But it doesn't end there. The natural user response to the inconvenience of the offline rights expiry is to specify a long offline period for documents that they protect. Long offline periods means less frequent inconvenience.

This pragmatic user behaviour reduces security for two reasons:

 


  • Users may continue to use cached rights for a considerable period after rights are revoked on the server
  • Routine policy changes take a considerable time to propagate out to all affected users because they may only refer back to the server once their cached rights have expired, which might be weeks after a policy change is configured

 

Most customers want to know that policy changes will be effective in a short space of time, but the user pressure for a long offline period conflicts with this requirement. Indeed, the fact that many solutions invite users to specify offline periods to suit themselves is a security and management shortcoming for many customers.

Another consequence of unpredictable, per-document timers is that users may have to make manual preparation to go offline. Rather than simply go offline, you might be expected to do a manual synchronisation step first, or required to explicitly notify the server that you are about to go offline and want to be able to work on certain documents. In practice, users won't remember to do this, and those who do remember will not appreciate the added chore.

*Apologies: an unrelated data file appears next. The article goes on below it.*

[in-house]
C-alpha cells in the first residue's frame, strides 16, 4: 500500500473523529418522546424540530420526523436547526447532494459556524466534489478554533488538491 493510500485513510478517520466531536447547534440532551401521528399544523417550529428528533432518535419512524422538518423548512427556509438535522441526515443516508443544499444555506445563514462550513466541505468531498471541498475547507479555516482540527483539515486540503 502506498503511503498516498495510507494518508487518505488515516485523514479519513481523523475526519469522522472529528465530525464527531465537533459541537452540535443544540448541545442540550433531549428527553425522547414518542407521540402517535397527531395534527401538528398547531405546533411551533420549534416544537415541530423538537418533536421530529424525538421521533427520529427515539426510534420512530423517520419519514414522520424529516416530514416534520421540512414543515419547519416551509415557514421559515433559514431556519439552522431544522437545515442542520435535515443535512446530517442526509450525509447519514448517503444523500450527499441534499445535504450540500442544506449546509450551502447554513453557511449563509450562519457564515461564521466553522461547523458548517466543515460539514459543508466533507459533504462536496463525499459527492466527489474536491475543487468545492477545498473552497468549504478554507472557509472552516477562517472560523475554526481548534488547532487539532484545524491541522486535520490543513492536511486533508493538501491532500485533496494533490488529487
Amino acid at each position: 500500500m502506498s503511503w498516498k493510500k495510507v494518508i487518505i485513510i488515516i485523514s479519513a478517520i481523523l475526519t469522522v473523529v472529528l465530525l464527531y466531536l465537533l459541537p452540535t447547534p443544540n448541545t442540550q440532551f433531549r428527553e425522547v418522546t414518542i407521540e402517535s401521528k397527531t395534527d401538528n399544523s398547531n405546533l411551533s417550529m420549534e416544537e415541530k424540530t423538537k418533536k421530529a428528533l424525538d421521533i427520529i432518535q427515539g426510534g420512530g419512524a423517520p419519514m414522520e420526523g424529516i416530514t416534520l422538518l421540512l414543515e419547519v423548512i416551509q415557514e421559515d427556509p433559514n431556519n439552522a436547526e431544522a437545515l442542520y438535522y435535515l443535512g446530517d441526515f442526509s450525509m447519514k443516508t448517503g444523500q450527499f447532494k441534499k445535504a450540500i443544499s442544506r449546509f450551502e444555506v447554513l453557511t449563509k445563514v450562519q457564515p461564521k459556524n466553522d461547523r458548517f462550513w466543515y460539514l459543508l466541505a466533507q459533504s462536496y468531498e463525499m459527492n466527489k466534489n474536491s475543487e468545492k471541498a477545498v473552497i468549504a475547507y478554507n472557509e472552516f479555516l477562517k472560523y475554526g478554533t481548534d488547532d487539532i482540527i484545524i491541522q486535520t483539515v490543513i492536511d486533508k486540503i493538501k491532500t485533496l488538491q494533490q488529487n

Other attempts to address this issue involve nominating particular folders in which you will keep the documents that you want to be able to use offline, and have the IRM client software pro-actively manage rights caching for those documents. Sadly, again, users tend not to cope well with mechanisms that require them to keep things in particular locations, and there is a scalability issue if large numbers of users keep large numbers of documents in such folders.

Further, with most solutions you can only apply one offline period to each document, and some solutions require you designate documents as usable offline or only online. There is often no mechanism to differentiate between users according to role. So, if you want to offer a lengthy offline period to your most trusted users, you may have no choice but to give the same period to less trusted users.

As a related issue, with some solutions, a user will find they also need to be online when they want to apply protection to a new document. Setting up the policy and keys for the new document requires communication with the server. This leads to more frustration and, inevitably, leads to documents remaining unprotected.

So, How Does Oracle IRM Differ?

Firstly, Oracle IRM allows a single timer to run for all of the documents in a given classification. This immediately improves the predictability of the user experience. When you open Document-A, you start a timer for all documents in the same classification.

This massively reduces network traffic, and means that you do not need to be online every time you try to access a new document. Worst case, you need to be online when you encounter a new classification of document - there are far fewer of those, and we address even that potential frustration as described below.